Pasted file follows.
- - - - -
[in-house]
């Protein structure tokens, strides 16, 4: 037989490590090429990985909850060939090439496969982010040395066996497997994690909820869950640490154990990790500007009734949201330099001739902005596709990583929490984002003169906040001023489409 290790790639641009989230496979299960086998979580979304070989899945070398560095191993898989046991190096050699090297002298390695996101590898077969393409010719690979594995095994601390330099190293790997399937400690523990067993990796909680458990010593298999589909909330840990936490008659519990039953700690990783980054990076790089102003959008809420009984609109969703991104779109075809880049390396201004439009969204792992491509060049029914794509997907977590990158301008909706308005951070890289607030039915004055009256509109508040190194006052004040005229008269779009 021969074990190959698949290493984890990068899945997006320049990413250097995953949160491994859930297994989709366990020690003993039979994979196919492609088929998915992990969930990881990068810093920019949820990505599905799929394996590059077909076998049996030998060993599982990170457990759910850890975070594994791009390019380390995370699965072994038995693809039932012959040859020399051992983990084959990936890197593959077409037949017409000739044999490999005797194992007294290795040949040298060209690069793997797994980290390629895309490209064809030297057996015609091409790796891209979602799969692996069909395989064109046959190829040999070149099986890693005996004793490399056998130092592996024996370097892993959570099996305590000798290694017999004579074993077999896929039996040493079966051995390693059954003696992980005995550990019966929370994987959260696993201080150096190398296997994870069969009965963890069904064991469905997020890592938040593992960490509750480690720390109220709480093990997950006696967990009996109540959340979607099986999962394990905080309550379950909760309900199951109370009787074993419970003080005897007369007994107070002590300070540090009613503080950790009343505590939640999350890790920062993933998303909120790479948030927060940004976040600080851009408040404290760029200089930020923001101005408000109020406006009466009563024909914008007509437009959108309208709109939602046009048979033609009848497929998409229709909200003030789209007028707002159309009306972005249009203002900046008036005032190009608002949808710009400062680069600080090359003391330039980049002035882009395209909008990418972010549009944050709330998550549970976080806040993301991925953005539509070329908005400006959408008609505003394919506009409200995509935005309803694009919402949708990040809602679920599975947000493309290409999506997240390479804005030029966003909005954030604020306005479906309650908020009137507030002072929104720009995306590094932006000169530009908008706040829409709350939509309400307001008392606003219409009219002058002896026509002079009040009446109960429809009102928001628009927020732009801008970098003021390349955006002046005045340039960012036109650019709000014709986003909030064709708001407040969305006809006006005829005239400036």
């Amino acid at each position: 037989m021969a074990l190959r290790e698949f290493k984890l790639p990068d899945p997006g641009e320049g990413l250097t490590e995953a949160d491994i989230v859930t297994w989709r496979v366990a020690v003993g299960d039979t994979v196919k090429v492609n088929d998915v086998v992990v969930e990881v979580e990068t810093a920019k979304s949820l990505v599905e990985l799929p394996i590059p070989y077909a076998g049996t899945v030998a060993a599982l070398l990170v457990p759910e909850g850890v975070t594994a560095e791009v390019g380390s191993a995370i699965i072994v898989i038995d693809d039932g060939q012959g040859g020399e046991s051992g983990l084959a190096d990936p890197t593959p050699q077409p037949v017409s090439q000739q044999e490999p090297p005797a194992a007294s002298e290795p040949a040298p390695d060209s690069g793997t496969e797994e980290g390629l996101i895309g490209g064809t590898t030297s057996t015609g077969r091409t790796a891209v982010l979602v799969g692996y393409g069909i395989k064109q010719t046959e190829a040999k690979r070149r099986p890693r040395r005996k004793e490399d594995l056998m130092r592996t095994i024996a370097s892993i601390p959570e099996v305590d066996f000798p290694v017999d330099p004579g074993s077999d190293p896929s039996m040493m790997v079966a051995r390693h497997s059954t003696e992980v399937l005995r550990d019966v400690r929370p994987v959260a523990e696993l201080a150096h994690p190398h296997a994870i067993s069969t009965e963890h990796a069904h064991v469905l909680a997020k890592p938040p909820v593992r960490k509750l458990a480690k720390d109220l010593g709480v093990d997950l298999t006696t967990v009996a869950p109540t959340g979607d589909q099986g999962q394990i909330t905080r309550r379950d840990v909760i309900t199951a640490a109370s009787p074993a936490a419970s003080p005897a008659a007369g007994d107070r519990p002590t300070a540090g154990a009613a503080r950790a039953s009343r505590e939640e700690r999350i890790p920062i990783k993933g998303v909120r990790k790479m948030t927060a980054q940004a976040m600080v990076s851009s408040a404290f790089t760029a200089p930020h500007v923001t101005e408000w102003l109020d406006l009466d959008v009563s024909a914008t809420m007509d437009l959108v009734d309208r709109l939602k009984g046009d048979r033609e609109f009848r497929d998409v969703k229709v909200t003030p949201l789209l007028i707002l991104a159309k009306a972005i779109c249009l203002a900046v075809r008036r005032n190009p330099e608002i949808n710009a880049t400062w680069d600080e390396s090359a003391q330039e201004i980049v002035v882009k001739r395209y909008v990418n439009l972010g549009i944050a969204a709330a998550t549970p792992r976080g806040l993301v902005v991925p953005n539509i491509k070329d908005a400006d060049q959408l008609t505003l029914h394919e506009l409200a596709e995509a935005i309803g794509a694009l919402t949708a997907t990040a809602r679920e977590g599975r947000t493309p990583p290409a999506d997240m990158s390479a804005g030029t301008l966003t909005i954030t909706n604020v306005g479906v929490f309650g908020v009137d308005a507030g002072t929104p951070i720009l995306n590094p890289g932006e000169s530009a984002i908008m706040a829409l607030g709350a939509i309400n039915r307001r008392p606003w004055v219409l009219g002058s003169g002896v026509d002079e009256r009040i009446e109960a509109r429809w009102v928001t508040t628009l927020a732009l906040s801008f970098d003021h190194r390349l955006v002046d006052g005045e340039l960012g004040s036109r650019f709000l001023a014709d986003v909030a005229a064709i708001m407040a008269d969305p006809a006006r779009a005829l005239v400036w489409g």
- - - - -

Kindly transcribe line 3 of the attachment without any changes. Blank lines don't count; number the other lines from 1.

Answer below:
């Amino acid at each position: 037989m021969a074990l190959r290790e698949f290493k984890l790639p990068d899945p997006g641009e320049g990413l250097t490590e995953a949160d491994i989230v859930t297994w989709r496979v366990a020690v003993g299960d039979t994979v196919k090429v492609n088929d998915v086998v992990v969930e990881v979580e990068t810093a920019k979304s949820l990505v599905e990985l799929p394996i590059p070989y077909a076998g049996t899945v030998a060993a599982l070398l990170v457990p759910e909850g850890v975070t594994a560095e791009v390019g380390s191993a995370i699965i072994v898989i038995d693809d039932g060939q012959g040859g020399e046991s051992g983990l084959a190096d990936p890197t593959p050699q077409p037949v017409s090439q000739q044999e490999p090297p005797a194992a007294s002298e290795p040949a040298p390695d060209s690069g793997t496969e797994e980290g390629l996101i895309g490209g064809t590898t030297s057996t015609g077969r091409t790796a891209v982010l979602v799969g692996y393409g069909i395989k064109q010719t046959e190829a040999k690979r070149r099986p890693r040395r005996k004793e490399d594995l056998m130092r592996t095994i024996a370097s892993i601390p959570e099996v305590d066996f000798p290694v017999d330099p004579g074993s077999d190293p896929s039996m040493m790997v079966a051995r390693h497997s059954t003696e992980v399937l005995r550990d019966v400690r929370p994987v959260a523990e696993l201080a150096h994690p190398h296997a994870i067993s069969t009965e963890h990796a069904h064991v469905l909680a997020k890592p938040p909820v593992r960490k509750l458990a480690k720390d109220l010593g709480v093990d997950l298999t006696t967990v009996a869950p109540t959340g979607d589909q099986g999962q394990i909330t905080r309550r379950d840990v909760i309900t199951a640490a109370s009787p074993a936490a419970s003080p005897a008659a007369g007994d107070r519990p002590t300070a540090g154990a009613a503080r950790a039953s009343r505590e939640e700690r999350i890790p920062i990783k993933g998303v909120r990790k790479m948030t927060a980054q940004a976040m600080v990076s851009s408040a404290f790089t760029a200089p930020h500007v923001t101005e408000w102003l109020d406006l009466d959008v009563s024909a914008t809420m007509d437009l959108v009734d309208r709109l939602k009984g046009d048979r033609e609109f009848r497929d998409v969703k229709v909200t003030p949201l789209l007028i707002l991104a159309k009306a972005i779109c249009l203002a900046v075809r008036r005032n190009p330099e608002i949808n710009a880049t400062w680069d600080e390396s090359a003391q330039e201004i980049v002035v882009k001739r395209y909008v990418n439009l972010g549009i944050a969204a709330a998550t549970p792992r976080g806040l993301v902005v991925p953005n539509i491509k070329d908005a400006d060049q959408l008609t505003l029914h394919e506009l409200a596709e995509a935005i309803g794509a694009l919402t949708a997907t990040a809602r679920e977590g599975r947000t493309p990583p290409a999506d997240m990158s390479a804005g030029t301008l966003t909005i954030t909706n604020v306005g479906v929490f309650g908020v009137d308005a507030g002072t929104p951070i720009l995306n590094p890289g932006e000169s530009a984002i908008m706040a829409l607030g709350a939509i309400n039915r307001r008392p606003w004055v219409l009219g002058s003169g002896v026509d002079e009256r009040i009446e109960a509109r429809w009102v928001t508040t628009l927020a732009l906040s801008f970098d003021h190194r390349l955006v002046d006052g005045e340039l960012g004040s036109r650019f709000l001023a014709d986003v909030a005229a064709i708001m407040a008269d969305p006809a006006r779009a005829l005239v400036w489409g």